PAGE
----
Examination of Witnesses (Questions 97
TUESDAY 27 FEBRUARY 2001
VAZ MP, MR
97. Minister, may I welcome you again on behalf
of the Committee. Welcome to Mr Alan Charlton, to your left, who
is the Director of South Eastern Europe and Mr Jonathan Marshall,
Head of Section for the Federal Republic of Yugoslavia and Serbia
in the Eastern Adriatic Department. Minister, you know that the
Committee has somewhat refocused or renamed our inquiry. It is
now the Government policy towards the Federal Republic of Yugoslavia
following the fall of Milosevic. What we would like to explore
with you this evening and with your colleagues essentially is
where we are after the fundamental change in Yugoslavia on October
5, what has happened during the winter, what vision we have and
what we as a Government, as the UK, are doing and what are we
doing together with our European partners. One word of preface,
that the Committee recently visited Belgrade, part of the Committee
went to Novi Sad, another part of the Committee went to Kosovo.
Everywhere we were treated extremely well and looked after by
our Embassy. The programme was full and we would like, through
you, to thank our Ambassador in Belgrade and the other members
of the staff whom we met. First on the changes, clearly there
was a fear, Minister, at the beginning that having voted for democracy,
having seen the end of Milosevic, that people of Yugoslavia might
suffer during the winter because of food shortages, because of
problems in heating and there needed to be an emergency programme
to tide them over the winter. In your judgment has that been done
(Mr Vaz) Chairman, yes. Before I go into
the full answer to your question can I, first of all, thank the
Committee for reorganising the time for this evidence session.
I know it was planned for early on. As you know we had a meeting
with the Prime Minister to discuss the foot and mouth issue so
I am very grateful, and I apologise to the Committee for changing
the time. Can I also say from the reports that I have received
from Charles Crawford, our Ambassador, and others that the visit
of the Committee was extremely welcome. You had a very full programme
of meetings and judging by what I have seen you are, in a sense,
in a better position to answer any of these questions than I am
because I am at the disadvantage of not having visited the area,
you have, and I commend you and the Committee and Members for
doing so. I believe that the changes that occurred in the end
of last year are welcome. They are important for the region and
for the rest of Europe. The EU moved swiftly to ensure that action
was taken to demonstrate our support for the new regime. What
we want at the end of this process is to support what is happening
in the FRY. Tomorrow you will be hearing from the Foreign Minister.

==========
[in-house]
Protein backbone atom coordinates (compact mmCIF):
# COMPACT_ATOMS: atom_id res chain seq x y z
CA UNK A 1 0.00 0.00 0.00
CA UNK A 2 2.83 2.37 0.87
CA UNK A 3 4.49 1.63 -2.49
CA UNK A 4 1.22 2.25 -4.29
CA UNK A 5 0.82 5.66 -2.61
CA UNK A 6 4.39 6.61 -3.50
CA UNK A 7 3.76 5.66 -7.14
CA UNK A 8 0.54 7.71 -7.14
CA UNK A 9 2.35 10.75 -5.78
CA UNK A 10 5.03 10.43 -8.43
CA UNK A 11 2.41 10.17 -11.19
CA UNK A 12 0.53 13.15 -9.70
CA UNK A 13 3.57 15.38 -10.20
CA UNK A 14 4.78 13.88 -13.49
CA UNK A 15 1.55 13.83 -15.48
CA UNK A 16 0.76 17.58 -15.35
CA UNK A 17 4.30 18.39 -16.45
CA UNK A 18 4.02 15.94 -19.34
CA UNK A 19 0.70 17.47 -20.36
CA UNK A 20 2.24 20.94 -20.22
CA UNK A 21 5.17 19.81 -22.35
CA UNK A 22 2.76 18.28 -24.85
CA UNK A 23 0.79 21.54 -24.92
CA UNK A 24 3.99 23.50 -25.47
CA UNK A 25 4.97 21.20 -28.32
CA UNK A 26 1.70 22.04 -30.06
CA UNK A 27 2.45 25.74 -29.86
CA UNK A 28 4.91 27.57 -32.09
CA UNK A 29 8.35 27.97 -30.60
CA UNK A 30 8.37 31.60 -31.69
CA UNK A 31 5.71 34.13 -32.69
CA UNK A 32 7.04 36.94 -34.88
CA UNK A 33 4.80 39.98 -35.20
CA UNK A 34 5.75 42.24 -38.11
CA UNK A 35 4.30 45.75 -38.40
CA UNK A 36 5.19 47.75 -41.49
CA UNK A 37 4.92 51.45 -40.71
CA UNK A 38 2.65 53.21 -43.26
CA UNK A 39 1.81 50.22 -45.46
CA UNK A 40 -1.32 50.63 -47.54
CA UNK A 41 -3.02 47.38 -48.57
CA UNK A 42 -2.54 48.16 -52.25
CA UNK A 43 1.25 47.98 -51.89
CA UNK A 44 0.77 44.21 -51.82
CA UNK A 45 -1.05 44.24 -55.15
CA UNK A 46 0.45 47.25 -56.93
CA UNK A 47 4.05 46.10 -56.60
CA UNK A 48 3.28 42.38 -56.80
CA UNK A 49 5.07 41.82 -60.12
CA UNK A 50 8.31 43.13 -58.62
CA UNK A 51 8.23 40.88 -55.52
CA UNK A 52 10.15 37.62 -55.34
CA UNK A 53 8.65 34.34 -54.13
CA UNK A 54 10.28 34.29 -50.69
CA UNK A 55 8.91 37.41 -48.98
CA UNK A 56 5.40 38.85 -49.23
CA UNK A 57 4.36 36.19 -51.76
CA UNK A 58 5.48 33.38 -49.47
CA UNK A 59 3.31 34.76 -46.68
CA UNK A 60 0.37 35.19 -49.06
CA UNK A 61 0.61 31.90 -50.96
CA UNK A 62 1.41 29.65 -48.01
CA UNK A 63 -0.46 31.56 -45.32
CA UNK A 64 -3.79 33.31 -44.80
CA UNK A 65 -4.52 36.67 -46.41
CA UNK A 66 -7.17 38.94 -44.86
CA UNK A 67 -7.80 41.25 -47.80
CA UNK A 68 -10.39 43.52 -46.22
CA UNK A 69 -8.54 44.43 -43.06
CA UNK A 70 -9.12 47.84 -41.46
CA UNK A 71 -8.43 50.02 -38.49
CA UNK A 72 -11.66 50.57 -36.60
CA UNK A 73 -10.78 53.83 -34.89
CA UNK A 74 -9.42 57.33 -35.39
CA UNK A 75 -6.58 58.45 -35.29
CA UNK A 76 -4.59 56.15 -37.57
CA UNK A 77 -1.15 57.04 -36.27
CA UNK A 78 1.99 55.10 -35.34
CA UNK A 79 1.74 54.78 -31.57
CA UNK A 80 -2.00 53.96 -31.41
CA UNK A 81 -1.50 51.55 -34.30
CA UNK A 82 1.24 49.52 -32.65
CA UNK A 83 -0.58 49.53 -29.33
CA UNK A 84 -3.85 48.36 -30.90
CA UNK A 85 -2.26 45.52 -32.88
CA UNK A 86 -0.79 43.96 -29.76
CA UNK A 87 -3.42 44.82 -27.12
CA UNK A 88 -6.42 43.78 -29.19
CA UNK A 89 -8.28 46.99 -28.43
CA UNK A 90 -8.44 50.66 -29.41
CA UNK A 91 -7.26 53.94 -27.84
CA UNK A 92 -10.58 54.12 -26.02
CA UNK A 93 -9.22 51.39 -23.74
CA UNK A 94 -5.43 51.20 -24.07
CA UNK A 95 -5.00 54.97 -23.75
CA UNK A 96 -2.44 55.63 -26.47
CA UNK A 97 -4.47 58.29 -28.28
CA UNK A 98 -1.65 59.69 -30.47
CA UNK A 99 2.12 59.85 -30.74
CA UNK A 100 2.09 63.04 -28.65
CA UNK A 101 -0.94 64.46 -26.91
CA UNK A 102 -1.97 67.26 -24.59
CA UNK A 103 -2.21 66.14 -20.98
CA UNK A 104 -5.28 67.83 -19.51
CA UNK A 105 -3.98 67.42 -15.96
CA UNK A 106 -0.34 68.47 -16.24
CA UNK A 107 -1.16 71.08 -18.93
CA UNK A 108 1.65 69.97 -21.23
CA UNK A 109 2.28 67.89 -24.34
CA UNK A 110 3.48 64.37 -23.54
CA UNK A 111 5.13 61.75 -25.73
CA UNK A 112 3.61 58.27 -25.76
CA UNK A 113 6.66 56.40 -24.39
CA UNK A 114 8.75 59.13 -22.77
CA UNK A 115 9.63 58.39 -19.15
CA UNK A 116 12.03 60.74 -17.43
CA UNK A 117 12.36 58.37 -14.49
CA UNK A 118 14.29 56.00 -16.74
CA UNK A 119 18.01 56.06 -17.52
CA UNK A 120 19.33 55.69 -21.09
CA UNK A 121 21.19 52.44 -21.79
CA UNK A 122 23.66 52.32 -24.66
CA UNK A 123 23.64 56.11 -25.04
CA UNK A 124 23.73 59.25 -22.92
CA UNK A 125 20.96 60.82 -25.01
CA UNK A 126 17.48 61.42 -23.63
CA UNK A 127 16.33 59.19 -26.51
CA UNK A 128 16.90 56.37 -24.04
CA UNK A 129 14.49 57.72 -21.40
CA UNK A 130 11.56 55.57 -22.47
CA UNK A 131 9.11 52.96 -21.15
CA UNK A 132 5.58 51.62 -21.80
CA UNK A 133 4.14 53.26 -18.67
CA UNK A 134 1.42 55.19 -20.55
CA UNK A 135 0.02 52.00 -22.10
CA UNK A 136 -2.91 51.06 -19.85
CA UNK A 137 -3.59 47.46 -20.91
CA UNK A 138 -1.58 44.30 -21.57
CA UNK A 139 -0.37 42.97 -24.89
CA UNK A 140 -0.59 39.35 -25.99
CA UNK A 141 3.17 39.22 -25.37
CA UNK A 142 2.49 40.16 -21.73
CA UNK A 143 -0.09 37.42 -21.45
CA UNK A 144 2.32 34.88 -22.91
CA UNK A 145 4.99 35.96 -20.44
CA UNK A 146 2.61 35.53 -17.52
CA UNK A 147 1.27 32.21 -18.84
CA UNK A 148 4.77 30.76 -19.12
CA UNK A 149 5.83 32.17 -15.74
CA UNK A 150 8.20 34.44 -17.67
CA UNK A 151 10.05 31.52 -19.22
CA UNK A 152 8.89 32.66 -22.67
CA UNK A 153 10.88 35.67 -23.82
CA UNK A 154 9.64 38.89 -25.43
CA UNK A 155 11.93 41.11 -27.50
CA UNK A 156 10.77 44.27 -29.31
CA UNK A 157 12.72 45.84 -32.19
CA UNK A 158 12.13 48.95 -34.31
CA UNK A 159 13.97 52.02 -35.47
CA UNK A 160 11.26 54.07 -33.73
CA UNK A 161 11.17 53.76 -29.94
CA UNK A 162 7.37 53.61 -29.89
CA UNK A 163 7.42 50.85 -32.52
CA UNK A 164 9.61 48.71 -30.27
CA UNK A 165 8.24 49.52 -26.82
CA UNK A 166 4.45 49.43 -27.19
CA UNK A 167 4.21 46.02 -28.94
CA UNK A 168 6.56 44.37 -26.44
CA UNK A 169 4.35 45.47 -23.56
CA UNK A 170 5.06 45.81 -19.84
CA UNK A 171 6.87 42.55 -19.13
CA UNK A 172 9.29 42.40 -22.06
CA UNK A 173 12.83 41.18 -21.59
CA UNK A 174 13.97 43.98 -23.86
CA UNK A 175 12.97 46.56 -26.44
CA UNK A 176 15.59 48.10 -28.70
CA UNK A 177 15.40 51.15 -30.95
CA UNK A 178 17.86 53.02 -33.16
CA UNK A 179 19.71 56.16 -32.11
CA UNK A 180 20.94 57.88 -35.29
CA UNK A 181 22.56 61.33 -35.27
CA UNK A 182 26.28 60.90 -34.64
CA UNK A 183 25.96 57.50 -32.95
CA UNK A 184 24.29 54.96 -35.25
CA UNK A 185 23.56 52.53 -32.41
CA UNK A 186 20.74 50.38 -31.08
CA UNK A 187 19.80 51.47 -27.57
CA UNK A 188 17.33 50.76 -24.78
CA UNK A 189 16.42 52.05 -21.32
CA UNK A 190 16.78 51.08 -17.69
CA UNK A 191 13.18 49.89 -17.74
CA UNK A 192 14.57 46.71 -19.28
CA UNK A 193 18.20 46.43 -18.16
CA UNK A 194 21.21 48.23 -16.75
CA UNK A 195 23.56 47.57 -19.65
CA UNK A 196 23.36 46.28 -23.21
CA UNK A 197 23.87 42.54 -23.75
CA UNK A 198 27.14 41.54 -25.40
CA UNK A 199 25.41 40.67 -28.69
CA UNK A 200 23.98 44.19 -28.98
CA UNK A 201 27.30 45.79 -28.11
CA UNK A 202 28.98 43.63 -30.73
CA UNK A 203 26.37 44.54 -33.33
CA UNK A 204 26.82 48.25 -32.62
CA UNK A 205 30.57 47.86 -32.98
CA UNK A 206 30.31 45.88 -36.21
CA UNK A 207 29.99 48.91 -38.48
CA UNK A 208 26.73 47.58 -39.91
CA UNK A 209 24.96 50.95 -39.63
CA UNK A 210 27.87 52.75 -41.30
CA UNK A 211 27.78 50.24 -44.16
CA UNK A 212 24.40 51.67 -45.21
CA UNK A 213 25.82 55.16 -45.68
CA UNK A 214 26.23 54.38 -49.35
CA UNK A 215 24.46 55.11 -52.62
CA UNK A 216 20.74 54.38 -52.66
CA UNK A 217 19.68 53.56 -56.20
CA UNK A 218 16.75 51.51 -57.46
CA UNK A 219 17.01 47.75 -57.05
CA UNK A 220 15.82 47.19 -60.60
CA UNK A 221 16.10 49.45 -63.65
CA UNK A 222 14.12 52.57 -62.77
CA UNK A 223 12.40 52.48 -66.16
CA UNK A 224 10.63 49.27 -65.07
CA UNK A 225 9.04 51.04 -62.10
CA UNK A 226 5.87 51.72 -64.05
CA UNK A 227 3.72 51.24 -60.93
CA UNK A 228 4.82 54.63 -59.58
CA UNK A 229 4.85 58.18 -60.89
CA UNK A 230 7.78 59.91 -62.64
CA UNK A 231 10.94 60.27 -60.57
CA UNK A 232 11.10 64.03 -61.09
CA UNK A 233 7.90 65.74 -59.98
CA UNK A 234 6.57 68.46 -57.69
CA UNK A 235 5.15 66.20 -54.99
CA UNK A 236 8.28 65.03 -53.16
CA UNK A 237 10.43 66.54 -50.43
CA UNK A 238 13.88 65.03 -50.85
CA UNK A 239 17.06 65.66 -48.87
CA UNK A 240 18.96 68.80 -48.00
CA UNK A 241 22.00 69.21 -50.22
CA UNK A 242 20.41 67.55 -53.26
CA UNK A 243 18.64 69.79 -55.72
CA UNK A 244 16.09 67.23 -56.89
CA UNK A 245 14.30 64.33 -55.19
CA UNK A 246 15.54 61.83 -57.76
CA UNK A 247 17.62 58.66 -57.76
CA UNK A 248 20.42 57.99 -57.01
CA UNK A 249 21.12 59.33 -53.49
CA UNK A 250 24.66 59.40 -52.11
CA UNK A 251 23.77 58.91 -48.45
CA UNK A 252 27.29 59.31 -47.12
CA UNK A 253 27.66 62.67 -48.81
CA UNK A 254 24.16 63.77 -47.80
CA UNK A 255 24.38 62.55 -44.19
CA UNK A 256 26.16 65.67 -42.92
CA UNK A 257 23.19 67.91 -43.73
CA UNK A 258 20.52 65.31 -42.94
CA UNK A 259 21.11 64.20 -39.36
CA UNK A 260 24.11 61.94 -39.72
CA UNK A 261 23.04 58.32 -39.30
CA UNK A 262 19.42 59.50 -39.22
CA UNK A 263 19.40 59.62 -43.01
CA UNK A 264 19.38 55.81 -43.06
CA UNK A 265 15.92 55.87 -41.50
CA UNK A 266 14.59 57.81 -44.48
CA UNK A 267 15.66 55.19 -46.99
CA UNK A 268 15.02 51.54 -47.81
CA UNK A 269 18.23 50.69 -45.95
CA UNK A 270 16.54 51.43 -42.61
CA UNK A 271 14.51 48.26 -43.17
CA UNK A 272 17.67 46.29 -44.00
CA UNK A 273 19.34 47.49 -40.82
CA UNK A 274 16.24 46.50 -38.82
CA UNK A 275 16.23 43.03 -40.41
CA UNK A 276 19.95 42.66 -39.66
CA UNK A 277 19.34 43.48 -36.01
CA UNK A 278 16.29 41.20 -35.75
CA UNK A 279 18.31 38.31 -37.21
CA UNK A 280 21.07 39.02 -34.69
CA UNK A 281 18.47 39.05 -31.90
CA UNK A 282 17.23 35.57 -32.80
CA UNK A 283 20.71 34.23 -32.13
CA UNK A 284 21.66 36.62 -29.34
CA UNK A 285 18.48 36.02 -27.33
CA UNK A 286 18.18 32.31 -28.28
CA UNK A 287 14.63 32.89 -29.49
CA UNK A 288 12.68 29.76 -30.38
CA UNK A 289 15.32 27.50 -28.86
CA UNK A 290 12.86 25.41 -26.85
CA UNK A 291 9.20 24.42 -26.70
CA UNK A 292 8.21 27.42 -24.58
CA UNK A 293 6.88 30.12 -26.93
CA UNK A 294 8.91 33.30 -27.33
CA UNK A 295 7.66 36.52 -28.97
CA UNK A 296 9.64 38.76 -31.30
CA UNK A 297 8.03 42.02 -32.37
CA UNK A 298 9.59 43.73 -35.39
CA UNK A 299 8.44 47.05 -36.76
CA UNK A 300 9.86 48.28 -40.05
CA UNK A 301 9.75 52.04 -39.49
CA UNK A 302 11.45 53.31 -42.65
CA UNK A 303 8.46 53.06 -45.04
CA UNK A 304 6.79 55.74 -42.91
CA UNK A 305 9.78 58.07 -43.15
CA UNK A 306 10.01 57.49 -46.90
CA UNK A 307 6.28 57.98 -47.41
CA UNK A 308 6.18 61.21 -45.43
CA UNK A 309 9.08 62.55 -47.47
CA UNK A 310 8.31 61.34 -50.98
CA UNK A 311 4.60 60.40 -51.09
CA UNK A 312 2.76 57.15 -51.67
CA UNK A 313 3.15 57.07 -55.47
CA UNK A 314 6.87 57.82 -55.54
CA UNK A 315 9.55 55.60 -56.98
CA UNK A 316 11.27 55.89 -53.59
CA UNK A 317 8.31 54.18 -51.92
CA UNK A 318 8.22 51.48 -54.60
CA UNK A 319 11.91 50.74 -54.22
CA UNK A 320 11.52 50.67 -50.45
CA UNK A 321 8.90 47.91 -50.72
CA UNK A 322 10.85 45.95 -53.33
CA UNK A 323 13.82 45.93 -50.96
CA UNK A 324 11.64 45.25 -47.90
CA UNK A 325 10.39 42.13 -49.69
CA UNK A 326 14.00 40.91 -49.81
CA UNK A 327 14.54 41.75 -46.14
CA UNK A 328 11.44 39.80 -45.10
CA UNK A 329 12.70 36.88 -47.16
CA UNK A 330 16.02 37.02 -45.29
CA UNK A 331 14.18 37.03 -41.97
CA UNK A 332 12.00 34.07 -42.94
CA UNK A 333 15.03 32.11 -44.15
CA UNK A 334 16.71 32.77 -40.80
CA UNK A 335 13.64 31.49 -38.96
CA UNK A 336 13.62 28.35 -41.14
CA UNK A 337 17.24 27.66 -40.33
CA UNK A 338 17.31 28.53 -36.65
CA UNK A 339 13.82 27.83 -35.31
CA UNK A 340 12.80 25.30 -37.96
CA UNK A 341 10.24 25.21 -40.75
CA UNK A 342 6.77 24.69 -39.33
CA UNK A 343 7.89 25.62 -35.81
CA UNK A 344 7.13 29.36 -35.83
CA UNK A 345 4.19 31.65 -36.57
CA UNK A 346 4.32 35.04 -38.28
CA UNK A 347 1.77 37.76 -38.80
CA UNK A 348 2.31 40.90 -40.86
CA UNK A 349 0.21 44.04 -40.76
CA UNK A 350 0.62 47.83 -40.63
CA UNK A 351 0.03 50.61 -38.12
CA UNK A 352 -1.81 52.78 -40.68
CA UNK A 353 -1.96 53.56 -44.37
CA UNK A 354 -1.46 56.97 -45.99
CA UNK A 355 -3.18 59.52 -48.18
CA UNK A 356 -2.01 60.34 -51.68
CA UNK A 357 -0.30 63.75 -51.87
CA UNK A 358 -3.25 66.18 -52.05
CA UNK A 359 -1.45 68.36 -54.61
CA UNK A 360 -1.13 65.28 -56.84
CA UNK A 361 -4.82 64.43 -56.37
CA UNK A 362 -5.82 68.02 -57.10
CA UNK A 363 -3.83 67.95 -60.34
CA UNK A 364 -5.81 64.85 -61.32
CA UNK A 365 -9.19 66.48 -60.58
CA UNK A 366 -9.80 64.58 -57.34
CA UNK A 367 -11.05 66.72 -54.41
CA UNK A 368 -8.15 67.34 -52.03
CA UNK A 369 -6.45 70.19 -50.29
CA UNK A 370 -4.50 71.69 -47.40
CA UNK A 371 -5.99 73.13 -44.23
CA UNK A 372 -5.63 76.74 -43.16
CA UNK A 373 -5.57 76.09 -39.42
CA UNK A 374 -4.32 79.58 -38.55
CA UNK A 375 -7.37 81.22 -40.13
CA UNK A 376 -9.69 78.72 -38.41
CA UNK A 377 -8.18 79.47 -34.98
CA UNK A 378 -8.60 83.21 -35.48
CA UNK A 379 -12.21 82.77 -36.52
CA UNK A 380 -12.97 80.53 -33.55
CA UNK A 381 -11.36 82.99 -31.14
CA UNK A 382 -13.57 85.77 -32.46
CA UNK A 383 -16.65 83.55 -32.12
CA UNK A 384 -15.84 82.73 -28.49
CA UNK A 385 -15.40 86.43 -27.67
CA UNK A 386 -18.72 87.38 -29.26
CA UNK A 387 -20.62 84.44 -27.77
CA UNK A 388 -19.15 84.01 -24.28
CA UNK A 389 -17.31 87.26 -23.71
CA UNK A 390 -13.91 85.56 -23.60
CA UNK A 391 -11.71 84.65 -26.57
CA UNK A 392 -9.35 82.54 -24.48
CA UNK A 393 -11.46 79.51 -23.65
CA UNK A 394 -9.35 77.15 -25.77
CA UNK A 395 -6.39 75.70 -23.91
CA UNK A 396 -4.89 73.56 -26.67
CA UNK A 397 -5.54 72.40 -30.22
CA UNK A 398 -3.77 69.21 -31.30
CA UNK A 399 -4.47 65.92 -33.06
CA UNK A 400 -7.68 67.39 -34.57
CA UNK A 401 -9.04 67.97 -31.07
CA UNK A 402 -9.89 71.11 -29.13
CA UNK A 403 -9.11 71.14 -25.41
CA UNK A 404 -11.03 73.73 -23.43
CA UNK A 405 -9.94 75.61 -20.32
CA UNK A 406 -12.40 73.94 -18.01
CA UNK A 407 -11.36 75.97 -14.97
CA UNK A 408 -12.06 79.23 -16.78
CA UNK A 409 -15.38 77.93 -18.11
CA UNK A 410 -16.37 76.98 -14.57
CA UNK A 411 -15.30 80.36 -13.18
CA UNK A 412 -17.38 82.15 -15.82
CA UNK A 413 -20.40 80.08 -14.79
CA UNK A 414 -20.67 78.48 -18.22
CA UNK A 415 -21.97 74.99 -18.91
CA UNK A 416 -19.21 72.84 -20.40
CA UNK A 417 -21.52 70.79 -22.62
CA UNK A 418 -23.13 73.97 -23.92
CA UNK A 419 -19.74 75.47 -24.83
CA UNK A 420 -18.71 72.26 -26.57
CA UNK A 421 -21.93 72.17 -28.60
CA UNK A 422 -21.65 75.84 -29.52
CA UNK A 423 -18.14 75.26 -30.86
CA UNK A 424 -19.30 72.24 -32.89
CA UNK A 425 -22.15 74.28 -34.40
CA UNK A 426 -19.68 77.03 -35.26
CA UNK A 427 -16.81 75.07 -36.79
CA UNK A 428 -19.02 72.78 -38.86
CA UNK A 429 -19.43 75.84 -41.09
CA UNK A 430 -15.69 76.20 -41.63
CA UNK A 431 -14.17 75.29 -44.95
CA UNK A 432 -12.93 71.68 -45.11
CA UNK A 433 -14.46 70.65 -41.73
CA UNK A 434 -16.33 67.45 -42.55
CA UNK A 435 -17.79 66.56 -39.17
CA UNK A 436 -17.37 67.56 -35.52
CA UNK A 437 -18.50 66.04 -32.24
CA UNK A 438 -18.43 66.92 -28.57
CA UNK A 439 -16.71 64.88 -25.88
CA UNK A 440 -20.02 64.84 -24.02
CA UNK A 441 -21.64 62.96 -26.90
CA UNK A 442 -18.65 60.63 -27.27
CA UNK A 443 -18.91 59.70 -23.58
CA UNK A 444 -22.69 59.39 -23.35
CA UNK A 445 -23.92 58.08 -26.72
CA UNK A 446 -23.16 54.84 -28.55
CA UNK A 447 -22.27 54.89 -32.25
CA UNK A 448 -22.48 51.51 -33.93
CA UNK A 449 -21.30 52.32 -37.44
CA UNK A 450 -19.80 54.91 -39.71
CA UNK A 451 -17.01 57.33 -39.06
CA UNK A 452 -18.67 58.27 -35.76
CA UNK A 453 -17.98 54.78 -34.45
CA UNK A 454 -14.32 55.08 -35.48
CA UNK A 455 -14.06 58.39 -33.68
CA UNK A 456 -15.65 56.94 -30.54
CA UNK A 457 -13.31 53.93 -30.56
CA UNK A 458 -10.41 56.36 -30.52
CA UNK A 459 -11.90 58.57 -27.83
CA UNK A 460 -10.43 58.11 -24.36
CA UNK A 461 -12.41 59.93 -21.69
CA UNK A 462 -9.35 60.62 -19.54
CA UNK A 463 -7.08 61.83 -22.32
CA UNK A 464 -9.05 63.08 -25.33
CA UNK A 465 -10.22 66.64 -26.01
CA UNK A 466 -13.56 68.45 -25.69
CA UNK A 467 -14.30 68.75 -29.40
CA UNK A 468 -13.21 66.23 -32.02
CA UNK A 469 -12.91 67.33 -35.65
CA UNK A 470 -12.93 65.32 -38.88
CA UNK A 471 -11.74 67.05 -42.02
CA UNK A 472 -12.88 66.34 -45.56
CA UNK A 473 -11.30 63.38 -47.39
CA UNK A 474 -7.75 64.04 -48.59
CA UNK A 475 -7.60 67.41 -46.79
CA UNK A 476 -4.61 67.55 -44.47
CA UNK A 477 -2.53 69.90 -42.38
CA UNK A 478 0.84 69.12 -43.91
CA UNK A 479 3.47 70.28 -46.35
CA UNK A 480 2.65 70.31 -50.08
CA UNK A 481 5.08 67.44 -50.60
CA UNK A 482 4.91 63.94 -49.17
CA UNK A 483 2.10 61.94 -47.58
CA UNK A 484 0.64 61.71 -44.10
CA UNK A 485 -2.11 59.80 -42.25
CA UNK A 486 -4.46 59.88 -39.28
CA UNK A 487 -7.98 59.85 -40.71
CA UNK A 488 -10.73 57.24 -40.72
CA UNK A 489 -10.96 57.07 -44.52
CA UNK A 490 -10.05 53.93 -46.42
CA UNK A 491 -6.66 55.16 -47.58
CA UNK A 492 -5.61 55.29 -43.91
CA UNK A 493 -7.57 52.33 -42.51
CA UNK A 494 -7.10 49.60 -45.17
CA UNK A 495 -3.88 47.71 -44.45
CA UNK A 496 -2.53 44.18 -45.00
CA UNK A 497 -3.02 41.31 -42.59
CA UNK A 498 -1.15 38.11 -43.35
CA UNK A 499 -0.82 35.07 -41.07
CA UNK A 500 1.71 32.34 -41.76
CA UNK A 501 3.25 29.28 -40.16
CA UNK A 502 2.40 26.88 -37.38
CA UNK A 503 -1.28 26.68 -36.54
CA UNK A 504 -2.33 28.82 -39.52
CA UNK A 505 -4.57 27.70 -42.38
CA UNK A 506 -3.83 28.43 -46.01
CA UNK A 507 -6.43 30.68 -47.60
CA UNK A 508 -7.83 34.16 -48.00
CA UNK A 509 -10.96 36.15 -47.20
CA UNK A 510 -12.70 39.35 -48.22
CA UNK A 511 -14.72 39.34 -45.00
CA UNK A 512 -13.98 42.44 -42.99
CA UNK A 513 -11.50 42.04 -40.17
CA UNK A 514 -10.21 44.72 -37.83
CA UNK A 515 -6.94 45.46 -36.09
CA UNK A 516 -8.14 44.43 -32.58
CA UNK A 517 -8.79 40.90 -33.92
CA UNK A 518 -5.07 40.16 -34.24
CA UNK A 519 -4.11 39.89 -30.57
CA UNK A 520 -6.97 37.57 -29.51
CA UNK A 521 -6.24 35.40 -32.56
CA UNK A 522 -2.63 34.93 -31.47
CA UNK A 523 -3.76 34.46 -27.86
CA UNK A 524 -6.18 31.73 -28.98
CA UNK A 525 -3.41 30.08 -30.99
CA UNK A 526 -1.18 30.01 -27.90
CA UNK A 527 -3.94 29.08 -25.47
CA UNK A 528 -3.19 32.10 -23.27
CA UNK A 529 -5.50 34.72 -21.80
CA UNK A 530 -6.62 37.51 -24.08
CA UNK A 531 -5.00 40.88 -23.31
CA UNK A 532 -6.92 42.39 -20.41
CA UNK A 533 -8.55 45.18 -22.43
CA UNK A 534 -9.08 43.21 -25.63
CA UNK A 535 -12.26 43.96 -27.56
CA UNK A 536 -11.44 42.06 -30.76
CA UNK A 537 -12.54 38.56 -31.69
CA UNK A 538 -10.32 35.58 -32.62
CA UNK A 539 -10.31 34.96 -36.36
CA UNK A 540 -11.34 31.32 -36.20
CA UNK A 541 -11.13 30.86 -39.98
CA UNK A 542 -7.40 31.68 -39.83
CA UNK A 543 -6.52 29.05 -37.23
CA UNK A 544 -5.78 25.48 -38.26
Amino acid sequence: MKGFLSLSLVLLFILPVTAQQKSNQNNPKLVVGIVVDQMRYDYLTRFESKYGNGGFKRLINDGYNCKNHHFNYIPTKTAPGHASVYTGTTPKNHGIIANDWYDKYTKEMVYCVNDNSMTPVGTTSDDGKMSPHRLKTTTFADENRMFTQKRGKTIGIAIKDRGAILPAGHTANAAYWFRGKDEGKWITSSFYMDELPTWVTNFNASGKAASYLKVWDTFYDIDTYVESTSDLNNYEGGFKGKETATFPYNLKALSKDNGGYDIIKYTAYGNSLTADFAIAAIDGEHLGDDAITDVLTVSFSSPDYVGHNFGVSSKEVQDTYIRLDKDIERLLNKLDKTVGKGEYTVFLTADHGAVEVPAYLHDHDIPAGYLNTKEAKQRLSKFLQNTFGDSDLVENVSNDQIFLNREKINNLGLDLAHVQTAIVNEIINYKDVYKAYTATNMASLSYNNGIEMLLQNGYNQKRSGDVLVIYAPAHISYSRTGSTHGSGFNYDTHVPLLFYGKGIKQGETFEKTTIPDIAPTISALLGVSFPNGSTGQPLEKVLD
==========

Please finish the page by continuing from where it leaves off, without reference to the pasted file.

I think that the worst fears of what might have happened, as far
as the winter was concerned, were not realised and I am glad that
we were able to take the action that we have. This is not the
end of the situation, as you yourself discovered when you went
there. These are very complex and very difficult issues. You are
dealing with communities in a sense that have not got on for many,
many decades and it is impossible for the European Union, for
this Government, for any individual organisation to solve these
problems. It has to be done with co-operation with the various
people in the FRY working together and we will do our best to
support what is happening.
98. Thank you, Minister. We clearly are in an
interim phase where there are overlapping levels of government
between the residual parts of the Federal Republic and the new
Serbia. In your judgment where is the effective power at the moment?
Do you see a time when perhaps Serbia itself, Mr Djindjic it is
said does not get on very well personally with President Kostunica
may have far greater real power within the area?
(Mr Vaz) It is difficult to predict anything as far
as this region is concerned and I would be reluctant to do so.
What I can say is that I think there is an awareness on the part
of all those involved, all the key players in the area, that unless
they work together there is not going to be a solution to the
major problems facing the region.
99. Is it fair to say, nonetheless, that the
Federal structures will diminish in power and the national or
Serbian power will increase?
(Mr Vaz) I think it is fair to say there will be a
concentration and a focus on identity within the FRY. That does
not mean that the Federal structures are not going to be there
and indeed developed. I think that we are in early days at the
moment, we have just had an election at the end of last year.
You have met the President and therefore you can make that judgment.
You have met the Prime Minister and you have met other key players,
you can make that judgment. What I am saying as far as the Government
is concerned is that we want to work with all the various parties.
We do not believe that a simple solution is going to solve the
disparate forces that exist in the region. What we need to do
through the European Union is to make sure that we give the right
level of support, we respond to concerns. The President's visit
to Biarritz, his meeting with Prime Minister Blair and others,
was very significant and very important and we need to make sure
that process is supported.